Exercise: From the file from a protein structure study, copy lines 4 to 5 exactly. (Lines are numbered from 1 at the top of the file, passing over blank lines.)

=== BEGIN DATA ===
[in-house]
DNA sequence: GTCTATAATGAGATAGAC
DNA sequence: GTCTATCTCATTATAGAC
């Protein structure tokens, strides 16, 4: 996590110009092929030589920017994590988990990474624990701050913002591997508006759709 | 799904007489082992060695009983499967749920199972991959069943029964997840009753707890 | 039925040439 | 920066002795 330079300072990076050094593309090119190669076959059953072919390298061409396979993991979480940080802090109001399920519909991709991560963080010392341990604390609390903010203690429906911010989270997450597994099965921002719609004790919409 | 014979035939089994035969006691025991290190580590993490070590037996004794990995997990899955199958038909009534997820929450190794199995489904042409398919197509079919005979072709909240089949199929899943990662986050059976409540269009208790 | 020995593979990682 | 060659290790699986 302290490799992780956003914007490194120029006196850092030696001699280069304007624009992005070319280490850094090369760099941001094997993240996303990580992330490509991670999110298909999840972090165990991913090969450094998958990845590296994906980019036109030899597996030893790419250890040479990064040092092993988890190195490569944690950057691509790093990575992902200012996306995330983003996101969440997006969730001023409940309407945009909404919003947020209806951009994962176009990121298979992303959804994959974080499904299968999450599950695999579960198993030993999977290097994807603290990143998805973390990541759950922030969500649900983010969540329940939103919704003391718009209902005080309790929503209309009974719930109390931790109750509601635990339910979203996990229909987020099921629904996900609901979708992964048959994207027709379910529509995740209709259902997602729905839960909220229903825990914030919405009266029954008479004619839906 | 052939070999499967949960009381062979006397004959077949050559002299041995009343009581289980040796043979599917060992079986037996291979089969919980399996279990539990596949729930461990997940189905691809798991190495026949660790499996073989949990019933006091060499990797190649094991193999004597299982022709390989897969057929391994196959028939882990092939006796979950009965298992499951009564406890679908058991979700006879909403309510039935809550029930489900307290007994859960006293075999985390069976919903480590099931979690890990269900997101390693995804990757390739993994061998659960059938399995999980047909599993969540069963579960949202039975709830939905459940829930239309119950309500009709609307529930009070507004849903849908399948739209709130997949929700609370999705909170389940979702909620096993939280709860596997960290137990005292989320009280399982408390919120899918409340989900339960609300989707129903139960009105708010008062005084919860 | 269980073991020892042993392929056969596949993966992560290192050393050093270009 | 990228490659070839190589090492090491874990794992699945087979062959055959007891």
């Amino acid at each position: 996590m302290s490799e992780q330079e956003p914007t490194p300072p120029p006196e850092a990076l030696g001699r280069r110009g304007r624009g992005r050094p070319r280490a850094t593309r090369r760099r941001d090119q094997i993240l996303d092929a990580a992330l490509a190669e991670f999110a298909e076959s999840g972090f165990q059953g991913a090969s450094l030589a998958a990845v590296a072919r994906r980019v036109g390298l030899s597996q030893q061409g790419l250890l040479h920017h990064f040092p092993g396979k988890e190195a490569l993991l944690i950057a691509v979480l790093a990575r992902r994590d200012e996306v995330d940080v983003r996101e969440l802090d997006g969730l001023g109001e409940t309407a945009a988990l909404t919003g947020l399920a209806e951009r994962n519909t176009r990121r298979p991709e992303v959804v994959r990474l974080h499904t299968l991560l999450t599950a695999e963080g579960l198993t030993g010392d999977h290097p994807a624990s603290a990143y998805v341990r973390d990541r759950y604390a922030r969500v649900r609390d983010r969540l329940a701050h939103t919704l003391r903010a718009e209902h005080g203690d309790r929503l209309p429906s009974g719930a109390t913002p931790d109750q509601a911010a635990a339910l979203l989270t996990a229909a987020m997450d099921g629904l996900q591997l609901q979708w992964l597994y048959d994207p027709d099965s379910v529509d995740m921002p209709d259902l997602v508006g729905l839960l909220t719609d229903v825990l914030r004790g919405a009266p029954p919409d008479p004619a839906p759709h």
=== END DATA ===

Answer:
């Protein structure tokens, strides 16, 4: 996590110009092929030589920017994590988990990474624990701050913002591997508006759709 | 799904007489082992060695009983499967749920199972991959069943029964997840009753707890 | 039925040439 | 920066002795 330079300072990076050094593309090119190669076959059953072919390298061409396979993991979480940080802090109001399920519909991709991560963080010392341990604390609390903010203690429906911010989270997450597994099965921002719609004790919409 | 014979035939089994035969006691025991290190580590993490070590037996004794990995997990899955199958038909009534997820929450190794199995489904042409398919197509079919005979072709909240089949199929899943990662986050059976409540269009208790 | 020995593979990682 | 060659290790699986 302290490799992780956003914007490194120029006196850092030696001699280069304007624009992005070319280490850094090369760099941001094997993240996303990580992330490509991670999110298909999840972090165990991913090969450094998958990845590296994906980019036109030899597996030893790419250890040479990064040092092993988890190195490569944690950057691509790093990575992902200012996306995330983003996101969440997006969730001023409940309407945009909404919003947020209806951009994962176009990121298979992303959804994959974080499904299968999450599950695999579960198993030993999977290097994807603290990143998805973390990541759950922030969500649900983010969540329940939103919704003391718009209902005080309790929503209309009974719930109390931790109750509601635990339910979203996990229909987020099921629904996900609901979708992964048959994207027709379910529509995740209709259902997602729905839960909220229903825990914030919405009266029954008479004619839906 | 052939070999499967949960009381062979006397004959077949050559002299041995009343009581289980040796043979599917060992079986037996291979089969919980399996279990539990596949729930461990997940189905691809798991190495026949660790499996073989949990019933006091060499990797190649094991193999004597299982022709390989897969057929391994196959028939882990092939006796979950009965298992499951009564406890679908058991979700006879909403309510039935809550029930489900307290007994859960006293075999985390069976919903480590099931979690890990269900997101390693995804990757390739993994061998659960059938399995999980047909599993969540069963579960949202039975709830939905459940829930239309119950309500009709609307529930009070507004849903849908399948739209709130997949929700609370999705909170389940979702909620096993939280709860596997960290137990005292989320009280399982408390919120899918409340989900339960609300989707129903139960009105708010008062005084919860 | 269980073991020892042993392929056969596949993966992560290192050393050093270009 | 990228490659070839190589090492090491874990794992699945087979062959055959007891």
């Amino acid at each position: 996590m302290s490799e992780q330079e956003p914007t490194p300072p120029p006196e850092a990076l030696g001699r280069r110009g304007r624009g992005r050094p070319r280490a850094t593309r090369r760099r941001d090119q094997i993240l996303d092929a990580a992330l490509a190669e991670f999110a298909e076959s999840g972090f165990q059953g991913a090969s450094l030589a998958a990845v590296a072919r994906r980019v036109g390298l030899s597996q030893q061409g790419l250890l040479h920017h990064f040092p092993g396979k988890e190195a490569l993991l944690i950057a691509v979480l790093a990575r992902r994590d200012e996306v995330d940080v983003r996101e969440l802090d997006g969730l001023g109001e409940t309407a945009a988990l909404t919003g947020l399920a209806e951009r994962n519909t176009r990121r298979p991709e992303v959804v994959r990474l974080h499904t299968l991560l999450t599950a695999e963080g579960l198993t030993g010392d999977h290097p994807a624990s603290a990143y998805v341990r973390d990541r759950y604390a922030r969500v649900r609390d983010r969540l329940a701050h939103t919704l003391r903010a718009e209902h005080g203690d309790r929503l209309p429906s009974g719930a109390t913002p931790d109750q509601a911010a635990a339910l979203l989270t996990a229909a987020m997450d099921g629904l996900q591997l609901q979708w992964l597994y048959d994207p027709d099965s379910v529509d995740m921002p209709d259902l997602v508006g729905l839960l909220t719609d229903v825990l914030r004790g919405a009266p029954p919409d008479p004619a839906p759709h």